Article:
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Amazon.com Product Description (ISBN 0143039709, Paperback)

Considered by many to be her masterpiece, Edith Wharton's second full-length work is a scathing yet personal examination of the exploits and follies of the modern upper class. As she unfolds the story of Undine Spragg, from New York to Europe, Wharton affords us a detailed glimpse of what might be called the interior décor of this America and its nouveau riche fringes. Through a heroine who is as vain, spoiled, and selfish as she is irresistibly fascinating, and through a most intricate and satisfying plot that follows Undine's marriages and affairs, she conveys a vision of social behavior that is both supremely informed and supremely disenchanted.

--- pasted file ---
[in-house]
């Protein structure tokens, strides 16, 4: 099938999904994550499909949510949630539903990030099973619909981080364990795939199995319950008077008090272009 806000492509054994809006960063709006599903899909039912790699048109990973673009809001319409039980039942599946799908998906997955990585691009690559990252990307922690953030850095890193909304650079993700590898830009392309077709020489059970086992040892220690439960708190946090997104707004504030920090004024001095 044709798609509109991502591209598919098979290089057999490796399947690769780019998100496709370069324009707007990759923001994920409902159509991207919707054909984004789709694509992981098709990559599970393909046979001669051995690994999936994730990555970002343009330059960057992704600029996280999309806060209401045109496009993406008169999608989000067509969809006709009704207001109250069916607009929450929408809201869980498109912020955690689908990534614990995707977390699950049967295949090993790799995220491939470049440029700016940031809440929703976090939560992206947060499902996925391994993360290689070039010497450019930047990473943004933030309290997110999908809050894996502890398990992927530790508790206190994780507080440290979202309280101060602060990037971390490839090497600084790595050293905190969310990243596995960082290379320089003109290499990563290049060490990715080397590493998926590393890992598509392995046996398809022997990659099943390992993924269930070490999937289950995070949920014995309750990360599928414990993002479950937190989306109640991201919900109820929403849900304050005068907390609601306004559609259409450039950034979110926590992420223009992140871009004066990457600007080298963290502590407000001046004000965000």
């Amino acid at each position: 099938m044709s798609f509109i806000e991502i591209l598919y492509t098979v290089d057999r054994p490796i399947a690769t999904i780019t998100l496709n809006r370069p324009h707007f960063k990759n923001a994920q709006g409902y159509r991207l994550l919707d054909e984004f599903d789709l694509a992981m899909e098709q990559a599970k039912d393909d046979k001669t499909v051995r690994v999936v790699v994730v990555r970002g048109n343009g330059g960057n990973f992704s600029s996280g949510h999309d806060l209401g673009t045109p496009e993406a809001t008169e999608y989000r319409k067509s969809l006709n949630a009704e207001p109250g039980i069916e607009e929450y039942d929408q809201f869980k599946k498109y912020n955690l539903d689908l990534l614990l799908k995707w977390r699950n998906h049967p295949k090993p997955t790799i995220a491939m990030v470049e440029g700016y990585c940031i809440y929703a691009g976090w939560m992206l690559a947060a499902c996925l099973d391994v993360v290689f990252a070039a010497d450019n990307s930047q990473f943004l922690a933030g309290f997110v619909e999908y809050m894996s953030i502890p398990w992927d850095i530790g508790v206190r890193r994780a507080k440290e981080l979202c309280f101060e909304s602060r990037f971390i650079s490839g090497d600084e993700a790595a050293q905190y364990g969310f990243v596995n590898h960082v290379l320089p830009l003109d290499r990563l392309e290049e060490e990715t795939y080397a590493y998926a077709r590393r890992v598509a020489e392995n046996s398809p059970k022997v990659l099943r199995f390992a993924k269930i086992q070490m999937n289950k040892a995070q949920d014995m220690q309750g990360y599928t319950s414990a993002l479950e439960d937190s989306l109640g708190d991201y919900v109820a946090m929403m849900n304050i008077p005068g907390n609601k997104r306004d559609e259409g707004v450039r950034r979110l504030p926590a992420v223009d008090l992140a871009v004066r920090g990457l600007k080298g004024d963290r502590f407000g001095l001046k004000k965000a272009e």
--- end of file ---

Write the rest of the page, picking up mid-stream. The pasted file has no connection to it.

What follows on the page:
This new edition features a new introduction and explanatory notes and reset text

(retrieved from Amazon Mon, 30 Sep 2013 13:49:32 -0400)

(see all 8 descriptions)

Edith Wharton's novels of manners seem to grow in stature as time passes. Here, she draws a beautiful social climber, Undine Sprague, who is a monster of selfishness and honestly doesn't know it. Although the worlds she wants to conquer have vanished, Undine herself is amazingly recognizable. She marries well above herself twice and both times fails to recognize her husbands' strengths of character or the weakness of her own, and it is they, not she, who pay the price.… (more)

» see all 8 descriptions